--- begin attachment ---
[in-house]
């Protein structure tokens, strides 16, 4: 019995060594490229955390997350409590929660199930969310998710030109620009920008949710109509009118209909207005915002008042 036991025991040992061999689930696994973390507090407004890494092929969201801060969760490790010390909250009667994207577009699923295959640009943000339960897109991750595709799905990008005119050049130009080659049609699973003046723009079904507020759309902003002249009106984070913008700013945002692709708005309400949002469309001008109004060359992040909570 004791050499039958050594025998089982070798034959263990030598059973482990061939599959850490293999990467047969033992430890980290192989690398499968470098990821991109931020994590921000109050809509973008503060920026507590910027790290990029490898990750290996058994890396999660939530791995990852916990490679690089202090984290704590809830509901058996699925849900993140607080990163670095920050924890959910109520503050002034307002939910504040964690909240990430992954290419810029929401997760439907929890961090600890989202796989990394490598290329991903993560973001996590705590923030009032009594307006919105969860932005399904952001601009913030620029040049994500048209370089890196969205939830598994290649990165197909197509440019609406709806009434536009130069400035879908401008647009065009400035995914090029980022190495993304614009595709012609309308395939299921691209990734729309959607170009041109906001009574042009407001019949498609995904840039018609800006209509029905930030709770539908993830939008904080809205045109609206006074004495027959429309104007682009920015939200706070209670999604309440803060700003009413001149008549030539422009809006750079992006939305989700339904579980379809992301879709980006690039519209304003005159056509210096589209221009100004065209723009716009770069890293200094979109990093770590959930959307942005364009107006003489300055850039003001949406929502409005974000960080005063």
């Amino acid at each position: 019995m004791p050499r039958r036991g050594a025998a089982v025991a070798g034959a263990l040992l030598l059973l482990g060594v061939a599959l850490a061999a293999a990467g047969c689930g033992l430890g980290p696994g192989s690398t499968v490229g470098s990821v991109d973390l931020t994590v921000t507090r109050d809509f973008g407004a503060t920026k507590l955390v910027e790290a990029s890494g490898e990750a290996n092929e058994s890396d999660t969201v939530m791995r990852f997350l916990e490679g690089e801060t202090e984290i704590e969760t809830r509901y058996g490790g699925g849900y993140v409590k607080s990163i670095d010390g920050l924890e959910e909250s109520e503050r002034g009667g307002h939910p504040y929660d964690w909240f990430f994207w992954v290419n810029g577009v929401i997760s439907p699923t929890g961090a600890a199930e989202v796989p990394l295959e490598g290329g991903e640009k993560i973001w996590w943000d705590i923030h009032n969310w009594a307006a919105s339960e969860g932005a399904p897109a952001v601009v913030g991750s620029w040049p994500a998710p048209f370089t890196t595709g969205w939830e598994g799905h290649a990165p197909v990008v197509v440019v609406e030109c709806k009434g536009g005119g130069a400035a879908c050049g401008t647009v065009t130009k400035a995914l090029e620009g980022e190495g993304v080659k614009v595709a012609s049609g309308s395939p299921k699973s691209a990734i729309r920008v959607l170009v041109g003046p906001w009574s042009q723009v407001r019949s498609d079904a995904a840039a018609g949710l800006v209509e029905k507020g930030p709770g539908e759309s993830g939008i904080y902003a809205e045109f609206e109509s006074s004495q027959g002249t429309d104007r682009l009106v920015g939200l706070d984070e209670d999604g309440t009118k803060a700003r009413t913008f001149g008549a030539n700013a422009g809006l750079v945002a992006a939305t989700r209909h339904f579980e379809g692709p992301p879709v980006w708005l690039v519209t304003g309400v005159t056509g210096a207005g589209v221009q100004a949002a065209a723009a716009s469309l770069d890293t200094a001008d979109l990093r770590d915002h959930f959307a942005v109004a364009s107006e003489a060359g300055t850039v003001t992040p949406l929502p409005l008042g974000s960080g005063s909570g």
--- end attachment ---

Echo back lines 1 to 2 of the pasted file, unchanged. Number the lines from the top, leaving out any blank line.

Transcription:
[in-house]
């Protein structure tokens, strides 16, 4: 019995060594490229955390997350409590929660199930969310998710030109620009920008949710109509009118209909207005915002008042 036991025991040992061999689930696994973390507090407004890494092929969201801060969760490790010390909250009667994207577009699923295959640009943000339960897109991750595709799905990008005119050049130009080659049609699973003046723009079904507020759309902003002249009106984070913008700013945002692709708005309400949002469309001008109004060359992040909570 004791050499039958050594025998089982070798034959263990030598059973482990061939599959850490293999990467047969033992430890980290192989690398499968470098990821991109931020994590921000109050809509973008503060920026507590910027790290990029490898990750290996058994890396999660939530791995990852916990490679690089202090984290704590809830509901058996699925849900993140607080990163670095920050924890959910109520503050002034307002939910504040964690909240990430992954290419810029929401997760439907929890961090600890989202796989990394490598290329991903993560973001996590705590923030009032009594307006919105969860932005399904952001601009913030620029040049994500048209370089890196969205939830598994290649990165197909197509440019609406709806009434536009130069400035879908401008647009065009400035995914090029980022190495993304614009595709012609309308395939299921691209990734729309959607170009041109906001009574042009407001019949498609995904840039018609800006209509029905930030709770539908993830939008904080809205045109609206006074004495027959429309104007682009920015939200706070209670999604309440803060700003009413001149008549030539422009809006750079992006939305989700339904579980379809992301879709980006690039519209304003005159056509210096589209221009100004065209723009716009770069890293200094979109990093770590959930959307942005364009107006003489300055850039003001949406929502409005974000960080005063």